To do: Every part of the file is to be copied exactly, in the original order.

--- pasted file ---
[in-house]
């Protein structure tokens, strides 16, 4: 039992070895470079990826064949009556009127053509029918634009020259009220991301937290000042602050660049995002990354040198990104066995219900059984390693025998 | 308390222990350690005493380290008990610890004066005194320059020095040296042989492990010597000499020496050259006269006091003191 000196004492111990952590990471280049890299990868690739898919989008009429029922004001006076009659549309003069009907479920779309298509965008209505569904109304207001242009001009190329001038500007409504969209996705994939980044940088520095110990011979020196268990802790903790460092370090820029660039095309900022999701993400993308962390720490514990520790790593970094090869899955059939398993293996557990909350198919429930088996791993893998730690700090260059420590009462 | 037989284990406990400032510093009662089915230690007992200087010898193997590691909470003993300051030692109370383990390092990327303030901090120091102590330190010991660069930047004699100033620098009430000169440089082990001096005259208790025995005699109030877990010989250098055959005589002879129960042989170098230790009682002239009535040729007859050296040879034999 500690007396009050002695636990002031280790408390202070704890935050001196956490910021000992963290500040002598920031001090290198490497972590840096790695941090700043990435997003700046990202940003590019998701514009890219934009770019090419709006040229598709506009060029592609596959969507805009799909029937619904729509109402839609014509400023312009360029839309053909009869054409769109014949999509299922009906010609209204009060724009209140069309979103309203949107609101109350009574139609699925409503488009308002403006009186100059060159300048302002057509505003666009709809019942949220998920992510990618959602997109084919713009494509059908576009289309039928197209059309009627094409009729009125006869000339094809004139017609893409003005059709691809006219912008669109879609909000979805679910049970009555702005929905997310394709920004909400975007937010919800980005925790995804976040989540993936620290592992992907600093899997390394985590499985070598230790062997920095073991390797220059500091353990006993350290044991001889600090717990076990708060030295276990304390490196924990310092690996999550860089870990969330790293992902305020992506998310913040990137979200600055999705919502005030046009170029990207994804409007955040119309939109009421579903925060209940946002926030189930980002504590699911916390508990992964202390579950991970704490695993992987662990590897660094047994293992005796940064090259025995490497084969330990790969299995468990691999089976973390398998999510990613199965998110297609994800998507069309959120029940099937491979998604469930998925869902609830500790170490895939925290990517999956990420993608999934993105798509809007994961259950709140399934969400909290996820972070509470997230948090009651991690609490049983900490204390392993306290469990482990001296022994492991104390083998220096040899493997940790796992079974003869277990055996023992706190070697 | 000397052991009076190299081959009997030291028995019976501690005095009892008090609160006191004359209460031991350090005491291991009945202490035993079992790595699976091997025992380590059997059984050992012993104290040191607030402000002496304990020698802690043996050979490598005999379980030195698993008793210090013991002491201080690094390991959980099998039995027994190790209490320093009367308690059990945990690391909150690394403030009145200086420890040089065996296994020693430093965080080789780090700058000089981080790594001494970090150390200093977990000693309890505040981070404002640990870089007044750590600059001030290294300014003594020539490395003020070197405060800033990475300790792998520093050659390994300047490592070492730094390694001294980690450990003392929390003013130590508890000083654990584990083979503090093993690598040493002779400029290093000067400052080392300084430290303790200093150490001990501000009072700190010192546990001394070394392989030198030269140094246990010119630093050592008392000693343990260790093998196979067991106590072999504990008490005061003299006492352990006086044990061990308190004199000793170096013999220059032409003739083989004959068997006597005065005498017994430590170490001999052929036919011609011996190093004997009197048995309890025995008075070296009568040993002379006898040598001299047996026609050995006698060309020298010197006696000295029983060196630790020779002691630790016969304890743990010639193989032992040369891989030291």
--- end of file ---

[in-house]
């Protein structure tokens, strides 16, 4: 039992070895470079990826064949009556009127053509029918634009020259009220991301937290000042602050660049995002990354040198990104066995219900059984390693025998 | 308390222990350690005493380290008990610890004066005194320059020095040296042989492990010597000499020496050259006269006091003191 000196004492111990952590990471280049890299990868690739898919989008009429029922004001006076009659549309003069009907479920779309298509965008209505569904109304207001242009001009190329001038500007409504969209996705994939980044940088520095110990011979020196268990802790903790460092370090820029660039095309900022999701993400993308962390720490514990520790790593970094090869899955059939398993293996557990909350198919429930088996791993893998730690700090260059420590009462 | 037989284990406990400032510093009662089915230690007992200087010898193997590691909470003993300051030692109370383990390092990327303030901090120091102590330190010991660069930047004699100033620098009430000169440089082990001096005259208790025995005699109030877990010989250098055959005589002879129960042989170098230790009682002239009535040729007859050296040879034999 500690007396009050002695636990002031280790408390202070704890935050001196956490910021000992963290500040002598920031001090290198490497972590840096790695941090700043990435997003700046990202940003590019998701514009890219934009770019090419709006040229598709506009060029592609596959969507805009799909029937619904729509109402839609014509400023312009360029839309053909009869054409769109014949999509299922009906010609209204009060724009209140069309979103309203949107609101109350009574139609699925409503488009308002403006009186100059060159300048302002057509505003666009709809019942949220998920992510990618959602997109084919713009494509059908576009289309039928197209059309009627094409009729009125006869000339094809004139017609893409003005059709691809006219912008669109879609909000979805679910049970009555702005929905997310394709920004909400975007937010919800980005925790995804976040989540993936620290592992992907600093899997390394985590499985070598230790062997920095073991390797220059500091353990006993350290044991001889600090717990076990708060030295276990304390490196924990310092690996999550860089870990969330790293992902305020992506998310913040990137979200600055999705919502005030046009170029990207994804409007955040119309939109009421579903925060209940946002926030189930980002504590699911916390508990992964202390579950991970704490695993992987662990590897660094047994293992005796940064090259025995490497084969330990790969299995468990691999089976973390398998999510990613199965998110297609994800998507069309959120029940099937491979998604469930998925869902609830500790170490895939925290990517999956990420993608999934993105798509809007994961259950709140399934969400909290996820972070509470997230948090009651991690609490049983900490204390392993306290469990482990001296022994492991104390083998220096040899493997940790796992079974003869277990055996023992706190070697 | 000397052991009076190299081959009997030291028995019976501690005095009892008090609160006191004359209460031991350090005491291991009945202490035993079992790595699976091997025992380590059997059984050992012993104290040191607030402000002496304990020698802690043996050979490598005999379980030195698993008793210090013991002491201080690094390991959980099998039995027994190790209490320093009367308690059990945990690391909150690394403030009145200086420890040089065996296994020693430093965080080789780090700058000089981080790594001494970090150390200093977990000693309890505040981070404002640990870089007044750590600059001030290294300014003594020539490395003020070197405060800033990475300790792998520093050659390994300047490592070492730094390694001294980690450990003392929390003013130590508890000083654990584990083979503090093993690598040493002779400029290093000067400052080392300084430290303790200093150490001990501000009072700190010192546990001394070394392989030198030269140094246990010119630093050592008392000693343990260790093998196979067991106590072999504990008490005061003299006492352990006086044990061990308190004199000793170096013999220059032409003739083989004959068997006597005065005498017994430590170490001999052929036919011609011996190093004997009197048995309890025995008075070296009568040993002379006898040598001299047996026609050995006698060309020298010197006696000295029983060196630790020779002691630790016969304890743990010639193989032992040369891989030291």